The whole thing is a bit of a juggling act.
The core set at Company HQ was the WS No. 18 set, linking in with WS No. 38 sets used by platoons & back to Battalion HQ.
2.5 miles range with R/T and 4 miles with W/T
Interference in woodlands/around armour /2
The 18 set was more durable than the WS No. 38, but much less powerful than the popular WS No. 19 and 22 sets... then again you can carry it about and not worry about a vehicle or cart for it in action. /3
Much like the WS No. 38 set, the No. 18 set also relies on a rather conspicuous aerial - 10' (3m) high.
The Army knew such height wasn't desirable and trials of ground trailing aerials for the 18 and 38 sets were underway in theatre but there were problems... /4
It performed poorly on wet ground, and Normandy was... frequently soggy, whilst movement through thick undergrowth could damage the copper wire which also had the habit of snapping if stepped on.
So signallers, and those around them, had to be pretty considerate in action. /5
Given the opportunity cost of having a giant target clearly denoting Company HQs or using rather finicky ground aerials, the latter did show promise.
So operational trials in Normandy were pushed - with 4 Welch becoming frequent users by 2 August. /6
No. 18 sets were much larger backpack mounted radios held on with heavy duty soldier straps and a modified 08 pattern belt.
Once frequencies were set the waterproof canvas cover could be sealed over the core controls.
Receiver - top
Sender - bottom /7
Despite being of better construction than the WS No. 38, it was still not thought highly of by XII Corps.
It's best viewed as what it is, a man-portable compromise. /8
A core problem was that... well... 19 and 22 sets could easily 'swamp' No. 18 sets in action.
As could tanks (big metal boxes), woodland, terrain, and... umm... other, more powerful radios.
Such chonky wireless sets were pretty common. /9
Like, every tank has a WS No. 19 set in it, which are fantastic pieces of kit.
Tanks are also big metal interference boxes.
Forward Observation Officers (FOOs) often have 18 and 19 sets.
Battalion HQ has a 22 set, with Tac HQ using 18 sets... airwaves can get cluttered. /10
*Insert a strange note that Churchill appears to cause more interference than Sherman but that's another story for another day when we look at tank/inf comms in detail which is an amazing story you will all totally enjoy involving balls of steel and the occasional hammer* /11
Even when the wireless net is carefully managed by the Royal Signals it can get pretty messy very quickly.
And... umm... frequencies can easily repeat just an independent brigade or division over, risking ample confusion.
Eavesdropping was common by both sides.* /12
*It remained common for other battalions to listen in to actions & keep track of events - occasionally taking notes and shoving these scraps of paper in war diaries...
This means, occasionally, one finds good detailed records of a rather distant engagement!* /13
Now bare in mind that each of your platoons' WS No. 38 sets probably has half a mile range if using 4' battle aerials, common sensible practice, & these are underpowered.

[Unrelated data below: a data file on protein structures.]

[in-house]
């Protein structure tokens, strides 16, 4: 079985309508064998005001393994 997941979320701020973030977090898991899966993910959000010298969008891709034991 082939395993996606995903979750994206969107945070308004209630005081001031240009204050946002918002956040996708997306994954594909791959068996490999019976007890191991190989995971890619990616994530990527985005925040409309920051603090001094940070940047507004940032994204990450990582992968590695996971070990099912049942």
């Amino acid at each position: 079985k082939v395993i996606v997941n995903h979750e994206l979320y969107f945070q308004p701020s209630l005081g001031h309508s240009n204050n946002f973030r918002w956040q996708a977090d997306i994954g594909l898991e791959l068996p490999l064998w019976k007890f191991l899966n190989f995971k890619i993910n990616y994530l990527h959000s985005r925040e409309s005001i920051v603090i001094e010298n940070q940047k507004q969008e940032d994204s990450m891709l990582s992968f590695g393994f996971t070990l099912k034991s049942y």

You've just got so much interference about you need damn good signallers.
Who are in short supply. /14
It is very hard to replace such skilled personnel in the event of casualties, and the rate of attrition is such that they will become casualties - it is really just a matter of when.
Investigations of the causes of interference were not always helpful... /15
Units would rotate in and out of an area, and the same problems would persist - which divisional signals etc would normally blame on atmospheric conditions such as fog, rather than the terrain/woods/valleys/ground - which was really the bigger problem. /16
It doesn't help the reports on which they relied on could frequently be incomplete datasets and flat out contradictory.
Not least as the key knowledgeable personnel were high priority targets carrying big aerials indicating where they were & likely to fall as casualties. /17
So if your company wireless net fails, what then?
Runners & messengers remained popular but were vulnerable to enemy fire, similarly some officers would pop onto the RA or tankie nets to communicate back.
Systems were relatively slick in allowing information to flow. /18
Some companies went to near-comic extremes to guarantee communications, lugging forward captured telephone exchanges, field telephones and spools of cable reel.
This could leave fields and villages strung with random cable like a yeeting kid with silly string. /19
Numerous actions that should have never happened probably owe themselves to 18 set failures, such as Tasker Watkin's scrap where he earned his VC near Martigny.
1/5th Welch Bn HQ ordered B Coy to not cross the road, for fear of stirring hornets' nest. But this never arrived. /20
When analysing engagements in Normandy this trend becomes all to clear, but was obfuscated by the very tiny no. of accounts.
I mean small.
Infantry combat is extremely violent.
Of a battalion of approx 800 men you can find a handful of accounts, occasionally as low as 0.4% /21
As a result we deal with very weak datasets, which takes a lot of work to analyse, deconstruct & reconstruct narrative from.
It's why we have so much poor, quickly researched feedback looped history repeatedly pumped out on the same subjects. /22
So any glimpse at the No. 18 set is complicated, esp as comms failure could easily bring all those involved a cropper.
That company attacks by British and Commonwealth infantry succeeded when relying on such temperamental essential kit... /23
speaks volumes as to the infantry's ability to quickly adapt, know their job, improvise on the fly, clearly communicate and excel in exceptionally adverse situations.
Perennially pertinent. /thread
*Some of the above images are pre-Normandy, with a smattering from Italy.
Hope it doesn't detract.